Social News Needs a Nuanced ‘Like’, Quickly

10Oct10

If your Twitter timeline has been flooded with paper.li messages recently, you are not the only one. The service that converts your timeline into a ‘daily newspaper’ is incredibly popular which makes perfect sense from a UX perspective. The service gives the user a preview of the content behind the link. This makes it easier for us to decide whether we find it relevant for them or not. Other Twitter clients similar ways of adding context to tweets: “Flipboard” creates a social magazine using your timeline,  “Blu” loads your shared photos and gives conversational context for conversations (look into my post about this) and the new web interface (discussed here) uses the side pane for this. While I love the solutions provided, the paper.li flood also shows that link sharing is a moving target. A lowered threshold for shared news, leads to more news sharing. So, will we drown in the paper.li’s and their counterparts soon? Will we get suffocated by information overload, or is there a way in which we can keep our heads above the water? In this post I would like to speculate about filtering as a solution and its bottlenecks.

Well, the counterforce to sharing is ‘curation’ or its technological equivalent ‘filtering’. Also, in an overload situation you can make money from ‘curation’, ’filtering’ or ‘selection’, so there are many initiatives to try to do this. It is a difficult task though. It is like search but a lot more difficult. There are two extra difficulties. First, like with search, you need to have a way to measure relevance but it needs to be swift. Second, you need to find ‘local maxima’. In search, content that is relevant for everybody is usually also relevant for you personally so a global approach works fine. But news has a much smaller scope in place and time, so there is less data to mine in order to decide relevance.

Googles Page rank algorithm uses hyperlinks to decide on relevance. Google treats each hyperlink as a vote and combing these cleverly gives information about the global relevance of a site. For news hyperlinks are too slow. Bloggers are quick to make hyperlinks, sometimes on the same day, but often in the weeks or months, after content has appeared – but for news this is far too slow. Luckily there are ‘voting systems’ with a lower threshold. For example, social bookmark sites such as delicious, stumble upon and Digg collect bookmarks, and users are quick to make these. Bookmark sharing sites also have a fairly good idea of the interests of their users. Twitter has two popularity mechanisms it has the ‘retweet’ option which is a sign of both popularity and interest to you and your social group. And it has the ‘favorite’ which is a bookmarking option, but slightly different from those on social bookmarking sites. Link shorteners have important data as well. Most link shorteners keep statistics about clicks on the shortened links. This is one of the ways they may make money. Finally there is the ‘Like’ button of Facebook, which gives a measure of popularity. Facebook is trying to scatter like buttons to the whole web, with its ‘open graph’ protocol.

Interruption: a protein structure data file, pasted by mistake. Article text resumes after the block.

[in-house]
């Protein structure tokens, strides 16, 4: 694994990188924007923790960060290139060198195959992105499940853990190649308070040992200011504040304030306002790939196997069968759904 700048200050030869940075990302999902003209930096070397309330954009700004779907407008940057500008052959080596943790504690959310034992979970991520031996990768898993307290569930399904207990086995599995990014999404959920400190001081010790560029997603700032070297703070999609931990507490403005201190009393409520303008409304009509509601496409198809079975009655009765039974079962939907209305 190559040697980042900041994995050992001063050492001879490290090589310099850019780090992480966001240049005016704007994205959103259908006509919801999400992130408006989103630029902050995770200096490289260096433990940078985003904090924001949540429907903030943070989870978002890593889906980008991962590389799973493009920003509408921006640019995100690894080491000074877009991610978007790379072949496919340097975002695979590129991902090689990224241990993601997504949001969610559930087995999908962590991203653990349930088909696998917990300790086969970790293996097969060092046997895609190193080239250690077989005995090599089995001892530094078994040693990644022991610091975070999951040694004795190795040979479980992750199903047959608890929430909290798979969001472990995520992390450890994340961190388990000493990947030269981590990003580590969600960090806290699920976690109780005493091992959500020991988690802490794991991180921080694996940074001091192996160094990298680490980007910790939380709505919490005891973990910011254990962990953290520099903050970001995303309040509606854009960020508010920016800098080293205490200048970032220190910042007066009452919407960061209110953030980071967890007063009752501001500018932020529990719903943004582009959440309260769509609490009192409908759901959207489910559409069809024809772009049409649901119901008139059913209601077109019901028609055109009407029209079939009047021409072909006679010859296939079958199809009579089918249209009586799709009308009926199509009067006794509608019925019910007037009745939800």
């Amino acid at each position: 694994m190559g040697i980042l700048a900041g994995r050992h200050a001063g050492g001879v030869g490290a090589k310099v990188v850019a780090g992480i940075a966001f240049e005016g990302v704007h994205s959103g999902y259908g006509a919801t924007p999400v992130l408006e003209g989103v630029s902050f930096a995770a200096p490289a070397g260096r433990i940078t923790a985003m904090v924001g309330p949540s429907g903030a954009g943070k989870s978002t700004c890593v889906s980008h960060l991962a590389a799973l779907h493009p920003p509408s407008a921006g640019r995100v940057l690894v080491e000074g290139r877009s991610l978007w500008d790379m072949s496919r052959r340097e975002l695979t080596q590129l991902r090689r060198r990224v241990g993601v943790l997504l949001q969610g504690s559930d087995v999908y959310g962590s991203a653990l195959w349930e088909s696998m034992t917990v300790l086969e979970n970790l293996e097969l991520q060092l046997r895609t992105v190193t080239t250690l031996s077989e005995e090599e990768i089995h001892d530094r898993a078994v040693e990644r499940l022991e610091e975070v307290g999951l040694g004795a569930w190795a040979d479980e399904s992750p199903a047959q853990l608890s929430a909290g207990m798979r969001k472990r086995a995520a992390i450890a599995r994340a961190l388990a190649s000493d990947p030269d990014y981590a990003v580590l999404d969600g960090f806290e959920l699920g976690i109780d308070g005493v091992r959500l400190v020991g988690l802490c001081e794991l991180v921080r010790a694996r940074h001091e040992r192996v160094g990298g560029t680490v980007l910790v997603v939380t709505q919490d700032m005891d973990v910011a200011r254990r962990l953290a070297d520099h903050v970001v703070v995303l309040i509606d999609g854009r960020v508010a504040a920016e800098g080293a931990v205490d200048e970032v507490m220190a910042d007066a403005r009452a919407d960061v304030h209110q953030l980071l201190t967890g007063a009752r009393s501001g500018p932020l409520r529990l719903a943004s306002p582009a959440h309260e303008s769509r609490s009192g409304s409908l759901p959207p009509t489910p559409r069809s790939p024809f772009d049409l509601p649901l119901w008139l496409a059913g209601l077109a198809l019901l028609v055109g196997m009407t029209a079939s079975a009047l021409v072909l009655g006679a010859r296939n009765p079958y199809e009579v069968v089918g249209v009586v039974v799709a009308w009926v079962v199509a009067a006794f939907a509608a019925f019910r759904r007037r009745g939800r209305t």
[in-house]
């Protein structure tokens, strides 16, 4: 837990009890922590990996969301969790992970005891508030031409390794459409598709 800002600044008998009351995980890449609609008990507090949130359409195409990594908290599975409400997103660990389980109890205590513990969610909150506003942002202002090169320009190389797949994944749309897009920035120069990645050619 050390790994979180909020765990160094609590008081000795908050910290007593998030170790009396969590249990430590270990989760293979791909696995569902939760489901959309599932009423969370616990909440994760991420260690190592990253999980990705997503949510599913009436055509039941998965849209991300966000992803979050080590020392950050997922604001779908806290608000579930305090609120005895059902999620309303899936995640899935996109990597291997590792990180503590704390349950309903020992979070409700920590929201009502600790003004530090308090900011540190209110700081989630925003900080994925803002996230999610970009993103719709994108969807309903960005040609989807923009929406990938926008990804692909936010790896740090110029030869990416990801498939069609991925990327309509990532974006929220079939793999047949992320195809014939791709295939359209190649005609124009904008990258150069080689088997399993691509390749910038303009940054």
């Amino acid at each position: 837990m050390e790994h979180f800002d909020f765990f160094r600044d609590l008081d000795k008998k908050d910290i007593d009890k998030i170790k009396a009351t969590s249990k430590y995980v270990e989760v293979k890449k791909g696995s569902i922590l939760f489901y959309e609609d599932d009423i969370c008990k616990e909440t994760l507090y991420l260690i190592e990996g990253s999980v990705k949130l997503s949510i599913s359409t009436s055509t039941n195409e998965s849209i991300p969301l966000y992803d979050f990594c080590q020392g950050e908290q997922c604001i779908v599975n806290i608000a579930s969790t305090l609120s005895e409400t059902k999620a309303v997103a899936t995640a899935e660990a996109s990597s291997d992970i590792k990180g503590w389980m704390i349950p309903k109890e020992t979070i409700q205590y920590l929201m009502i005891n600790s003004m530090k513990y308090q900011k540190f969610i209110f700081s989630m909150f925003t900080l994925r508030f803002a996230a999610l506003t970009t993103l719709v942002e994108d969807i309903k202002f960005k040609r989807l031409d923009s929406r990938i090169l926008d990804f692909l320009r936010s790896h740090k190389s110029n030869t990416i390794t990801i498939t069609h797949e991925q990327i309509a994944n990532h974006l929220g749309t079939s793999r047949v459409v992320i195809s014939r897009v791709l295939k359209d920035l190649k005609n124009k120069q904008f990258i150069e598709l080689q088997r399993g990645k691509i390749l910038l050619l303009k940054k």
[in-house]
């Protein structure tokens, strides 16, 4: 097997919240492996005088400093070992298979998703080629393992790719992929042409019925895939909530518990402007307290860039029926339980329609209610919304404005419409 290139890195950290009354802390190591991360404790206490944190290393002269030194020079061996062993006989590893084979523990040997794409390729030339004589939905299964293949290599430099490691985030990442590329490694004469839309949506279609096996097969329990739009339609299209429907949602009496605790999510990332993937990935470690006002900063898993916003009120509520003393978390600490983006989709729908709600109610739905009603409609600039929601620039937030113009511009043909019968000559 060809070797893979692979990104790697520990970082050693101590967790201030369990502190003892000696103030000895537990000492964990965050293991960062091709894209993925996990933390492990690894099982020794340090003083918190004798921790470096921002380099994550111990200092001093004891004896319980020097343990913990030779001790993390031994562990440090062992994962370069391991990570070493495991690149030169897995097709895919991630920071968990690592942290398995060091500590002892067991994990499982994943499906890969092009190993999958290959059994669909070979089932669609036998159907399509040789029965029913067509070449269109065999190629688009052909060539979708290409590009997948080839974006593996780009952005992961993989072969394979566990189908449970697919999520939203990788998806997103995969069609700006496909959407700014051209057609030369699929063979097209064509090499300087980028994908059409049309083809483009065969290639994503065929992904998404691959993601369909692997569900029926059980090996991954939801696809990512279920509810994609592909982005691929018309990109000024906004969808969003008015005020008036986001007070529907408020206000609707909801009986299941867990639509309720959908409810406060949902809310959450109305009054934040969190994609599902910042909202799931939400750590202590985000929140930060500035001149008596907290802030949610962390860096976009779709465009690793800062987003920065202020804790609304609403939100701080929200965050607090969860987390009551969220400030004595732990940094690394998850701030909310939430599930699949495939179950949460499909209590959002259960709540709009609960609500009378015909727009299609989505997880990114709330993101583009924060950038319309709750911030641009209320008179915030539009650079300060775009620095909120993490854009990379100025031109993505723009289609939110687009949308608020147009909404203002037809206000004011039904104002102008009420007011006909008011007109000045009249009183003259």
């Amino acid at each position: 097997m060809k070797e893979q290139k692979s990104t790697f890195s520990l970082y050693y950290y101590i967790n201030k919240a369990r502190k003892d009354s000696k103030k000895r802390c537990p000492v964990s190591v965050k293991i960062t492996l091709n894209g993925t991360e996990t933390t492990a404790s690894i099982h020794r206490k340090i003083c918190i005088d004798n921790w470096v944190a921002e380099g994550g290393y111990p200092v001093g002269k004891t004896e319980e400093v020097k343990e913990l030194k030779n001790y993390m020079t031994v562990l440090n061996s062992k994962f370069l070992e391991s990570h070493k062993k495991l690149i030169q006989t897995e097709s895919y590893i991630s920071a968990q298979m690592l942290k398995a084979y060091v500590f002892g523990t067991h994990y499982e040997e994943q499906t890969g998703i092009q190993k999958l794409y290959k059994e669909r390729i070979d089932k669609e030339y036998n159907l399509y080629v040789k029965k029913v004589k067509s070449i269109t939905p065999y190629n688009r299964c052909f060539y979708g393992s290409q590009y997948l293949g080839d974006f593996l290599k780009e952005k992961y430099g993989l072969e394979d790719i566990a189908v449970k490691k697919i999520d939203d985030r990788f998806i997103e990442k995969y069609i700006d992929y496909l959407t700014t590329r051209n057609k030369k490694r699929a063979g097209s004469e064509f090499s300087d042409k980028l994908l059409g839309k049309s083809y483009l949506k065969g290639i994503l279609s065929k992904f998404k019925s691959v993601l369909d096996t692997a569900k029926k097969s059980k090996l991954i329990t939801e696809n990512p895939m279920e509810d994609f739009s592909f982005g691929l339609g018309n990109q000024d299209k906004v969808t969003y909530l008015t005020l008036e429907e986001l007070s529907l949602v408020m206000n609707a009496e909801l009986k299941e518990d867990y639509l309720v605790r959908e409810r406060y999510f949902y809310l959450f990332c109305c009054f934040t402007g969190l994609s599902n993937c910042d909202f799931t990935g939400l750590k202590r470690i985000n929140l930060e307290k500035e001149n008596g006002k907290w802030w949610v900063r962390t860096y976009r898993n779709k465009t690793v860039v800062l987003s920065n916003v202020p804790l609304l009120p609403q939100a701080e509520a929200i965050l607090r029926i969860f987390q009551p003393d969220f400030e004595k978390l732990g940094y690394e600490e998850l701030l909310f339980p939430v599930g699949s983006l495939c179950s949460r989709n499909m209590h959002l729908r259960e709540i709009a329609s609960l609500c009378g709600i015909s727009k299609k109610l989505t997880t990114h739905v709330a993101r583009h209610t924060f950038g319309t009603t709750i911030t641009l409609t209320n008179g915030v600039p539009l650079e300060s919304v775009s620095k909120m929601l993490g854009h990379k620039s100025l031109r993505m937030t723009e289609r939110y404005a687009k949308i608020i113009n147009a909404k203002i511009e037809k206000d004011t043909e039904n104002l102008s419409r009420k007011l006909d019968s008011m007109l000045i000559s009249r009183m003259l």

Compared with hyperlinks these faster voting mechanisms have two disadvantages. First, the text around a hyperlink can be used to improve search. But a retweet is less ‘contextualized’. Second, something that has a low threshold to use, is less selective to the quality of the content.  So a second type of context that we need for personalized filtering is your ‘social graph’: who you know and what they are sharing. As news is a social by nature, your social surroundings are valuable in personalizing your news feed. Look at the social graph as a set of pipelines running from you to all your friends and from all your friends to their friends and so on. The algorithm could open or close the valves of these pipelines a bit more, depending on collective voting behavior. If you retweet one of my links, you are more likely to value my news and so are your friends, be it to a lesser extent. All these pipelines can be put a bit more open. If I happen to neglect or ‘view and not act on’ a bit of content, pipelines can be made weaker. This mathematical approach is the equivalent of page rank, and it also helps to solve the problem in a localized rather than global way. No wonder paper.li and flipboard print shared content from the people you follow (often close in the social graph).